Health Studios

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Health studios have become increasingly popular as Floridians have become more fitness-conscious. Joining a health club usually involves signing a membership contract and paying dues and fees. In the past, some health studios went out of business after collecting thousands of dollars in prepaid membership dues from consumers. Florida law now affords consumers protection against this type of problem.

The Health Studio Act, administered by the Florida Department of Agriculture and Consumer Services, requires non-exempt health studios to meet certain conditions to operate legally. It also provides for consumer recourse and includes penalties for businesses that do not comply with the law.

Health studios are required to register with the Florida Department of Agriculture and Consumer Services. In addition, some health studios also must post security for a limited time. By requiring health studios to provide a bond or other financial security, the Department can provide some financial protection to members of a health club that closes unexpectedly. The funds can then be used to compensate members who purchase long-term contracts.

Who is Exempt From the Law?

Certain health studios are exempt from the department's registration and security requirements. The following types of businesses are exempt:

  • A bona fide non-profit organization which has been granted tax-exempt status by the IRS.
  • A gymnastics school which engages only in instruction and training and in which exercise is incidental to that instruction and training.
  • A golf, tennis, or racquetball club in which sports play is the only activity offered by the club. However, if the facility offers exercise equipment, it is not exempt.
  • A program or facility which is offered and is used solely for the purpose of dance, aerobic exercise or martial arts, and which uses no physical exercise equipment.
  • Country clubs whose main purpose is socialization.

Who is Exempt From Posting Bond, but Required to Register?

The following types of health studios are exempt from the Florida Department of Agriculture and Consumer Services' bonding requirements:

  • Health studios that sell contracts for future health studio services and collect direct payments on a monthly basis for services.
  • Health studios that have been in business under the same ownership at any Florida location for a period of five years. This exemption applies to all current and future locations of an exempt health studio.
  • Health studios that only sell membership contracts of 30 days or less without an option for renewal or any other condition that obligates consumers for longer periods of time.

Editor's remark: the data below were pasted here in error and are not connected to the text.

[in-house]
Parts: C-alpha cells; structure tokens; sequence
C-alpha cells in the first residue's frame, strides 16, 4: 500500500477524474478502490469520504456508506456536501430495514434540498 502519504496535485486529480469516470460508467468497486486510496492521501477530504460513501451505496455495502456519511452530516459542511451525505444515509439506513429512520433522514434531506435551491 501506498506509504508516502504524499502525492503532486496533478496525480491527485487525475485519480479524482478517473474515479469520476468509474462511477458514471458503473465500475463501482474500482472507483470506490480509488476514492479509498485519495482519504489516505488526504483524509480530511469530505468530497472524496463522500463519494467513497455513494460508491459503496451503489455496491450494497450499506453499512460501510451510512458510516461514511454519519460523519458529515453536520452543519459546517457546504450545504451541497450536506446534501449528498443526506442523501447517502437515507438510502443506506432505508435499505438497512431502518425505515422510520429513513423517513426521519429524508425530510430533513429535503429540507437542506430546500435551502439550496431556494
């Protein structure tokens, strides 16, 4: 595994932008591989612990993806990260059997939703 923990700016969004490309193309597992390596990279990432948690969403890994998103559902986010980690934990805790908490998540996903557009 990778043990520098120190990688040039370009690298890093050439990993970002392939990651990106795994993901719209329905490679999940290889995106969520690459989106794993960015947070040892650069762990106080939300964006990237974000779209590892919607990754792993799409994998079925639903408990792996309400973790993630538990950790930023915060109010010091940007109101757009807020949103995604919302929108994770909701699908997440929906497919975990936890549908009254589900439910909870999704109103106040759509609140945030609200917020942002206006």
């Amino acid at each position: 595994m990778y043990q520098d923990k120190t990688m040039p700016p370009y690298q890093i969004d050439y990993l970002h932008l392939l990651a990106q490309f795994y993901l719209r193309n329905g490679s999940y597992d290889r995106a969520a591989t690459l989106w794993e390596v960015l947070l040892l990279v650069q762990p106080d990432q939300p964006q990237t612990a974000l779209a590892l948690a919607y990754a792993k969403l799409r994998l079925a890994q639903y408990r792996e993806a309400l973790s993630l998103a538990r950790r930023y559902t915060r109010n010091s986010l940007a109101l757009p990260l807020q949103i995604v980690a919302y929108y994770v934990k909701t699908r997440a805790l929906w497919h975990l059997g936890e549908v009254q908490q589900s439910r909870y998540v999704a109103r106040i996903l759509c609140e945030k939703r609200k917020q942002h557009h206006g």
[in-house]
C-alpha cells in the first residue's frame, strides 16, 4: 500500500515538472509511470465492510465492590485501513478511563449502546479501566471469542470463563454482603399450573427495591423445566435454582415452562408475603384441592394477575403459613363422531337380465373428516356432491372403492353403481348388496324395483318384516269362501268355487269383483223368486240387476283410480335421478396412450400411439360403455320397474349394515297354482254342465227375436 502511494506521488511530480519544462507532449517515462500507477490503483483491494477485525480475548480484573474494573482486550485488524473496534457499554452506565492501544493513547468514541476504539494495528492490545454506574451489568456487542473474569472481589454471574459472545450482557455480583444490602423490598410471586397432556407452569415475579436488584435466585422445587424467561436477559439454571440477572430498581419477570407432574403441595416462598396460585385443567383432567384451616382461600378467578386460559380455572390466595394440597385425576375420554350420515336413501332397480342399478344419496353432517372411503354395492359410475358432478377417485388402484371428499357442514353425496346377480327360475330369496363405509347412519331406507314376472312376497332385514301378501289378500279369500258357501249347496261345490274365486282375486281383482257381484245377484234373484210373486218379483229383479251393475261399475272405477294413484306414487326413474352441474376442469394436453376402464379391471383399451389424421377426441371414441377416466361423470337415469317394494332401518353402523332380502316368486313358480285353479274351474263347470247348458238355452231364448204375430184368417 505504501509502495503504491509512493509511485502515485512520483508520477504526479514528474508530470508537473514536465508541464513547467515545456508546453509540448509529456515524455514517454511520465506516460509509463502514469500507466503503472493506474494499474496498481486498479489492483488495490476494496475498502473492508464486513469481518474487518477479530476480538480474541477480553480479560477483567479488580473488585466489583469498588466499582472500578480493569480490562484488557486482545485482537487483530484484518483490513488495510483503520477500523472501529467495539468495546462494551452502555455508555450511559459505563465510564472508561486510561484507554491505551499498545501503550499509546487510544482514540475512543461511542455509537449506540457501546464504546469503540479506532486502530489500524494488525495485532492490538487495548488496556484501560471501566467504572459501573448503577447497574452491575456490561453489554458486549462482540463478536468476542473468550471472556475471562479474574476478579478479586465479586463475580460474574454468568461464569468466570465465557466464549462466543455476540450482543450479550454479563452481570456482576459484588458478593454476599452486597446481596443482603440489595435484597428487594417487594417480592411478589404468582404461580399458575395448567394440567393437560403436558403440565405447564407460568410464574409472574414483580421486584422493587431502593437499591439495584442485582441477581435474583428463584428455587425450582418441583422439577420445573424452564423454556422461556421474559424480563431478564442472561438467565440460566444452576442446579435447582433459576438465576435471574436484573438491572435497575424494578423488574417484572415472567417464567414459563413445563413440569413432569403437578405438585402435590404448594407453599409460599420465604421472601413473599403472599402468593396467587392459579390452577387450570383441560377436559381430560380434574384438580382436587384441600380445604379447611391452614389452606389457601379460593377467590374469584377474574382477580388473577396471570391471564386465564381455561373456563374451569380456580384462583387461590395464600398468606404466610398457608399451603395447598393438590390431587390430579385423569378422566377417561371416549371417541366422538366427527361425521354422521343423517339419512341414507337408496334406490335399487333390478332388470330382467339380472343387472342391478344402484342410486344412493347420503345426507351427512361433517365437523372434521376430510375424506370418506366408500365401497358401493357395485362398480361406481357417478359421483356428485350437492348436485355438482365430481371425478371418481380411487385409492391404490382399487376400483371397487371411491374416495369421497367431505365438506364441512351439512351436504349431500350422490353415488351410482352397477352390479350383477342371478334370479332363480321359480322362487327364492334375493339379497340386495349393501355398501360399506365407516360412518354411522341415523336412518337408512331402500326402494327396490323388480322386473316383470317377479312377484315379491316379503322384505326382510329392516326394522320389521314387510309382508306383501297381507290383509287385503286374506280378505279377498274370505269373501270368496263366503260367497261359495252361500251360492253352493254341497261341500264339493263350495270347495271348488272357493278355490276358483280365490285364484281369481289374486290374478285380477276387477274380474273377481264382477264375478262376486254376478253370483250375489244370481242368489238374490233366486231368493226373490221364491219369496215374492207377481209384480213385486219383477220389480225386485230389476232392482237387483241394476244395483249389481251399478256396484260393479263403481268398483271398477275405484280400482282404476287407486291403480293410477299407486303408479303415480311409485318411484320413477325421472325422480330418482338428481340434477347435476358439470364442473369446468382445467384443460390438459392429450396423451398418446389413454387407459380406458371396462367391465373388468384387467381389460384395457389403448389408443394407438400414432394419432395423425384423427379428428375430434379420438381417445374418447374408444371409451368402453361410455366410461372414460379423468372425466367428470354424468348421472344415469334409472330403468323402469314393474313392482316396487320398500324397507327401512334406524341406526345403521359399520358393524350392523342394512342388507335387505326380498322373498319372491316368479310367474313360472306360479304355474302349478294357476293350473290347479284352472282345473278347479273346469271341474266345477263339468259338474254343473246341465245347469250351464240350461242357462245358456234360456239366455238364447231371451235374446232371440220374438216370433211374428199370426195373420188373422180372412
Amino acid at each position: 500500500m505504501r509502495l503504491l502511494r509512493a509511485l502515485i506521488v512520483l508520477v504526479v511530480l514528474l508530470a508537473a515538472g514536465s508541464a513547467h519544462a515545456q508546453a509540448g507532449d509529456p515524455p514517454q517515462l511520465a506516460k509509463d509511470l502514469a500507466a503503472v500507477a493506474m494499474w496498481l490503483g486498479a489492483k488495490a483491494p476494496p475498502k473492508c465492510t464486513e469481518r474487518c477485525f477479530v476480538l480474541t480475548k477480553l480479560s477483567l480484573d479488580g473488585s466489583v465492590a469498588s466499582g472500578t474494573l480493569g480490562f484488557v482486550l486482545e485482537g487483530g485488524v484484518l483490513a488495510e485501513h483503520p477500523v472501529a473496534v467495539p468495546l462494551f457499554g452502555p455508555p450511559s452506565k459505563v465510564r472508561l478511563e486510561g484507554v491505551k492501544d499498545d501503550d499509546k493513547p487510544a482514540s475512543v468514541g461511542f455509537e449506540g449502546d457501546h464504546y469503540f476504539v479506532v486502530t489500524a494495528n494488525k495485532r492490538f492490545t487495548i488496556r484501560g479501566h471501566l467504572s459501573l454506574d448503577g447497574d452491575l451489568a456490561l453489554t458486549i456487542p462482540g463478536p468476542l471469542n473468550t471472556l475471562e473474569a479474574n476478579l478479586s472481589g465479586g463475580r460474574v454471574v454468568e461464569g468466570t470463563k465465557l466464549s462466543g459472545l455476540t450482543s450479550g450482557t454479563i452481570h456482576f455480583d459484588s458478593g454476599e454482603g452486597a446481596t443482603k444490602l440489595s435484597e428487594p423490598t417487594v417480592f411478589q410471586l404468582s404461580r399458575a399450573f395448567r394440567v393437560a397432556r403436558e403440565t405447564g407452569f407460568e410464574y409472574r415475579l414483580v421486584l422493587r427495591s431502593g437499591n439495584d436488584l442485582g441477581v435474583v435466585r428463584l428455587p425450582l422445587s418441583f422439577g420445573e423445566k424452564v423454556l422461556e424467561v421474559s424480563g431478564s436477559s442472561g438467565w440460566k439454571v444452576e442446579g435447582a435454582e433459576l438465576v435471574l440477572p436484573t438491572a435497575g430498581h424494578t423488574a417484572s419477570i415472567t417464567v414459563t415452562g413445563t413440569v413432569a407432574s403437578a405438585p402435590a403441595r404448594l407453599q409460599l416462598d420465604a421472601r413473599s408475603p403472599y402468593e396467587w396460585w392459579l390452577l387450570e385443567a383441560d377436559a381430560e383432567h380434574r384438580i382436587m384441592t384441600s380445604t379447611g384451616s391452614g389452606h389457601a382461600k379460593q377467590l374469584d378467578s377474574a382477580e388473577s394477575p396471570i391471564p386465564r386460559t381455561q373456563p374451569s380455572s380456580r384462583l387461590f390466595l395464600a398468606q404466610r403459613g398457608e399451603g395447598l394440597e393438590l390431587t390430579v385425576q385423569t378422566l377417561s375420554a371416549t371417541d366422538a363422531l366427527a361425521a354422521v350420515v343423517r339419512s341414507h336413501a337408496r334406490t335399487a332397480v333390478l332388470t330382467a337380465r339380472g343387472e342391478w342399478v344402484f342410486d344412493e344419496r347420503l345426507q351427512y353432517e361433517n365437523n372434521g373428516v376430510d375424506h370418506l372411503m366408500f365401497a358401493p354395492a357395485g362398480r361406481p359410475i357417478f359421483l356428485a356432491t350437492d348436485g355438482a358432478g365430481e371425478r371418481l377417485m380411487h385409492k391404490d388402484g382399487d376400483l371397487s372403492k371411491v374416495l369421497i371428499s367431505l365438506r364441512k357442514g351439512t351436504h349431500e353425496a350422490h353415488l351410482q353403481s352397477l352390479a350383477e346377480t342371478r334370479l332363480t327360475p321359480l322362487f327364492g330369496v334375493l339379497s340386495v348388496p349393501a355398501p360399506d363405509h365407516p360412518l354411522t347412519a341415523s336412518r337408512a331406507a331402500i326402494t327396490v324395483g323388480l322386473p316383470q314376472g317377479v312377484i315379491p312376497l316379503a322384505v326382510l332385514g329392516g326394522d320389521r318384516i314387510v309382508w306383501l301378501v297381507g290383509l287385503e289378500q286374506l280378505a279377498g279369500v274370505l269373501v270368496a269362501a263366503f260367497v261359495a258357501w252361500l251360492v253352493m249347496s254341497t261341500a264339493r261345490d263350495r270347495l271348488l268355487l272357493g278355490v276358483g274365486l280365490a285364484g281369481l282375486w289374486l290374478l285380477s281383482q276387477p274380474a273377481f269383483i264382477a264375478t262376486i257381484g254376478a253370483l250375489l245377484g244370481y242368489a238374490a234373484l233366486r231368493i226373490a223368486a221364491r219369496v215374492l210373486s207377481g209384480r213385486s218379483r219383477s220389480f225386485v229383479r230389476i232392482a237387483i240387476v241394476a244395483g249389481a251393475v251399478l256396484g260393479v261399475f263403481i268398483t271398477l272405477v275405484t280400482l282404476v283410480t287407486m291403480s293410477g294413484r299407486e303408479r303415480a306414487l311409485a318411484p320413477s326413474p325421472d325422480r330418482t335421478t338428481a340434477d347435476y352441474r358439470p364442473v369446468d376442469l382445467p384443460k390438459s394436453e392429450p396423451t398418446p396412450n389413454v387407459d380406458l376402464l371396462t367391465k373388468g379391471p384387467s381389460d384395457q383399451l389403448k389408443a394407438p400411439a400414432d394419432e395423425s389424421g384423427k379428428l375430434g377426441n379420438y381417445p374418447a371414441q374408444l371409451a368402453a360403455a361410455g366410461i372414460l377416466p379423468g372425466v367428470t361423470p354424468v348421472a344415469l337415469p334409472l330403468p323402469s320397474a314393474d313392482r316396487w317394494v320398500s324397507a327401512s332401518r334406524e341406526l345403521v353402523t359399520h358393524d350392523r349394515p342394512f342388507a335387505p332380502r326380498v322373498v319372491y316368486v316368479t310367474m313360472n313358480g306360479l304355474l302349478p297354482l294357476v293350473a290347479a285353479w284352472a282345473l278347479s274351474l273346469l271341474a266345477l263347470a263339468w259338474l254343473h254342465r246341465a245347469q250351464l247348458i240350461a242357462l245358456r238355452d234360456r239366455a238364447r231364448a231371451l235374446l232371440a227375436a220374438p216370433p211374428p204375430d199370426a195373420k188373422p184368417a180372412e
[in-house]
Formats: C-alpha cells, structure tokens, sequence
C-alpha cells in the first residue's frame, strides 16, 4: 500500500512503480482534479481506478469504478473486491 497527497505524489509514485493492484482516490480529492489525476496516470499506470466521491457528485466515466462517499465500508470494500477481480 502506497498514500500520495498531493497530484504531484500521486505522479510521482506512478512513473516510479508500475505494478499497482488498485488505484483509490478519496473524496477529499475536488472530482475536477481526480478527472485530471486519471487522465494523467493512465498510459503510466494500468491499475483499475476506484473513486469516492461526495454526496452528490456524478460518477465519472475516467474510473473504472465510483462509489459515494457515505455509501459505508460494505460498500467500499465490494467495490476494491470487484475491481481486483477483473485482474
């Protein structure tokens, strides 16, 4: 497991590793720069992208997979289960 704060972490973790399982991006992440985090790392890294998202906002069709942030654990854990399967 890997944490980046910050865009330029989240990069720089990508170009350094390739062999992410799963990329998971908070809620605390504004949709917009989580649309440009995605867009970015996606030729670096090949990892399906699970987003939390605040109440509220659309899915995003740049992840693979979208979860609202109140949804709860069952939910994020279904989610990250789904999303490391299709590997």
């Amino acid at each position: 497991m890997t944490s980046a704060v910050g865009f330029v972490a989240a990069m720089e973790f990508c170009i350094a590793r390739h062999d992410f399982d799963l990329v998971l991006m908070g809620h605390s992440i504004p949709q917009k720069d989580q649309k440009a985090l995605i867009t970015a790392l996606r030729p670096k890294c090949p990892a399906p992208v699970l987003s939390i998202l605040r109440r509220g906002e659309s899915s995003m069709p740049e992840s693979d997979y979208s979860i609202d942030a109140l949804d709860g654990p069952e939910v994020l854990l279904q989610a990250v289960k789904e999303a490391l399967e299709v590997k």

Requirements for Health Studios

Health studios are required to comply with a number of regulations enforced by the Florida Department of Agriculture and Consumer Services. Each health studio must:

  • Register each business location annually with the Department.
  • Pay an annual registration fee of $300 for each location. If required, post security in the form of a surety bond, letter of credit or certificate of deposit, for each location.
  • Prominently post the proof of registration certificate provided by the Department at the registration or front desk of the health studio.
  • Include the registration number issued by the Department in all advertisements, contracts and publications used by the health studio.
  • Meet the registration requirements each time the studio changes ownership, corporate control or management.

Consumer Rights

The law protects consumers by registering health studios and allowing the Florida Department of Agriculture and Consumer Services to maintain a listing of all registered studios in the state. Consumers can check with the department to see if complaints have been filed against a health studio they may be considering joining. Consumers can also file complaints against a health studio with the department.

Consumers have the following rights when dealing with health studios. By law, health studios must:

  • Notify consumers each time the studio changes owners, corporate control or management.
  • Post a certificate of registration in a visible location within the business.
  • Include their registration number in all contracts and advertisements.
  • Refrain from offering a lifetime membership. This type of membership has been prohibited since 1979. Contracts signed prior to that date are binding on the original studio. If a studio has provided lifetime contracts and goes out of business, other health studios do not have to accept memberships of the defunct studio.
  • Refund consumer's unused portion of their membership funds within 30 days if the consumer cancels their membership contract for any valid reason allowed under the law.
  • By requiring health studios to provide a bond or other financial security, the Department can provide some financial protection to members of a health club that closes unexpectedly. The funds can then be used to compensate members who purchase long-term contracts.

Under the law, if long-term memberships are offered, the contract must contain the following consumer protections:

  • It must allow for the contract to be canceled within three business days, excluding weekends and legal holidays. The member must give notice in writing, either mailed or hand-delivered within three days of signing the contract.
  • The contract must have a provision for the cancellation and refund of the contract if the studio goes out of business, or moves its facilities more than 5 driving miles from the business location designated in such contract and fails to provide, within 30 days, a facility of equal quality located within 5 driving miles of the business location designated in the contract at no additional cost to the member.